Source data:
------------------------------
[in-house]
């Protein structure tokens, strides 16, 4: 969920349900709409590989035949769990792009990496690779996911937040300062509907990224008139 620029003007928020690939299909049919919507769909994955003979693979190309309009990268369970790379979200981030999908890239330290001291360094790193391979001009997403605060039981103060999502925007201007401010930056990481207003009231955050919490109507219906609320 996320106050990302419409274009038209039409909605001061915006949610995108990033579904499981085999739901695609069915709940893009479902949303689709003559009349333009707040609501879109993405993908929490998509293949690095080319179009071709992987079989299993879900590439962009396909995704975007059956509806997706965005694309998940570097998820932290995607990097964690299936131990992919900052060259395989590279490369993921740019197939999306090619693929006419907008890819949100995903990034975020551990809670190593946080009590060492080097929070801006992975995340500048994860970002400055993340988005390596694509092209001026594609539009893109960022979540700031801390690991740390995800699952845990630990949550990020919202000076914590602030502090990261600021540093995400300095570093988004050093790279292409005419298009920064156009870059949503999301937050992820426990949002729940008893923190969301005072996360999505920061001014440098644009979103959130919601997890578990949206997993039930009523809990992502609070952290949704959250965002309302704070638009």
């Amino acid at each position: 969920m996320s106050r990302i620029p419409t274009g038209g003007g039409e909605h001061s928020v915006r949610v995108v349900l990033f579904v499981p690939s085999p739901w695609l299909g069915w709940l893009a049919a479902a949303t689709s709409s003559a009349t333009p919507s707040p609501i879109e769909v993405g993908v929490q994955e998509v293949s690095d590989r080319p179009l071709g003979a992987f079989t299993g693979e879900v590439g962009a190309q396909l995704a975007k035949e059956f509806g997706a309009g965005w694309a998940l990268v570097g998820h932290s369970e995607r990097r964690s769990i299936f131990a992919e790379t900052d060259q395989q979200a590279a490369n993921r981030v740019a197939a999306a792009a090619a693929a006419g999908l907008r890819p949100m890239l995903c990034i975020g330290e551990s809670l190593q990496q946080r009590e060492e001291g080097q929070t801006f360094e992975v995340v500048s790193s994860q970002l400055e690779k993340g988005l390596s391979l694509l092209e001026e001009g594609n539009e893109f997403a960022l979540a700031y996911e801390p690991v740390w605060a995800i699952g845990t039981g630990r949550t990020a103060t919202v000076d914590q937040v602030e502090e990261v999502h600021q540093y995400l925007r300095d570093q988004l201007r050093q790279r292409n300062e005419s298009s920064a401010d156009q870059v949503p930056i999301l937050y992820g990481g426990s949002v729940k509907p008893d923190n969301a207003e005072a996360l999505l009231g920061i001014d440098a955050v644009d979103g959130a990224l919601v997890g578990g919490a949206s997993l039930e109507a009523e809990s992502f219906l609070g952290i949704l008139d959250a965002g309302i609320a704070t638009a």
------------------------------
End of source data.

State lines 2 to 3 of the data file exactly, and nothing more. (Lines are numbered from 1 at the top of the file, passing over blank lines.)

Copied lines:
């Protein structure tokens, strides 16, 4: 969920349900709409590989035949769990792009990496690779996911937040300062509907990224008139 620029003007928020690939299909049919919507769909994955003979693979190309309009990268369970790379979200981030999908890239330290001291360094790193391979001009997403605060039981103060999502925007201007401010930056990481207003009231955050919490109507219906609320 996320106050990302419409274009038209039409909605001061915006949610995108990033579904499981085999739901695609069915709940893009479902949303689709003559009349333009707040609501879109993405993908929490998509293949690095080319179009071709992987079989299993879900590439962009396909995704975007059956509806997706965005694309998940570097998820932290995607990097964690299936131990992919900052060259395989590279490369993921740019197939999306090619693929006419907008890819949100995903990034975020551990809670190593946080009590060492080097929070801006992975995340500048994860970002400055993340988005390596694509092209001026594609539009893109960022979540700031801390690991740390995800699952845990630990949550990020919202000076914590602030502090990261600021540093995400300095570093988004050093790279292409005419298009920064156009870059949503999301937050992820426990949002729940008893923190969301005072996360999505920061001014440098644009979103959130919601997890578990949206997993039930009523809990992502609070952290949704959250965002309302704070638009």
């Amino acid at each position: 969920m996320s106050r990302i620029p419409t274009g038209g003007g039409e909605h001061s928020v915006r949610v995108v349900l990033f579904v499981p690939s085999p739901w695609l299909g069915w709940l893009a049919a479902a949303t689709s709409s003559a009349t333009p919507s707040p609501i879109e769909v993405g993908v929490q994955e998509v293949s690095d590989r080319p179009l071709g003979a992987f079989t299993g693979e879900v590439g962009a190309q396909l995704a975007k035949e059956f509806g997706a309009g965005w694309a998940l990268v570097g998820h932290s369970e995607r990097r964690s769990i299936f131990a992919e790379t900052d060259q395989q979200a590279a490369n993921r981030v740019a197939a999306a792009a090619a693929a006419g999908l907008r890819p949100m890239l995903c990034i975020g330290e551990s809670l190593q990496q946080r009590e060492e001291g080097q929070t801006f360094e992975v995340v500048s790193s994860q970002l400055e690779k993340g988005l390596s391979l694509l092209e001026e001009g594609n539009e893109f997403a960022l979540a700031y996911e801390p690991v740390w605060a995800i699952g845990t039981g630990r949550t990020a103060t919202v000076d914590q937040v602030e502090e990261v999502h600021q540093y995400l925007r300095d570093q988004l201007r050093q790279r292409n300062e005419s298009s920064a401010d156009q870059v949503p930056i999301l937050y992820g990481g426990s949002v729940k509907p008893d923190n969301a207003e005072a996360l999505l009231g920061i001014d440098a955050v644009d979103g959130a990224l919601v997890g578990g919490a949206s997993l039930e109507a009523e809990s992502f219906l609070g952290i949704l008139d959250a965002g309302i609320a704070t638009a």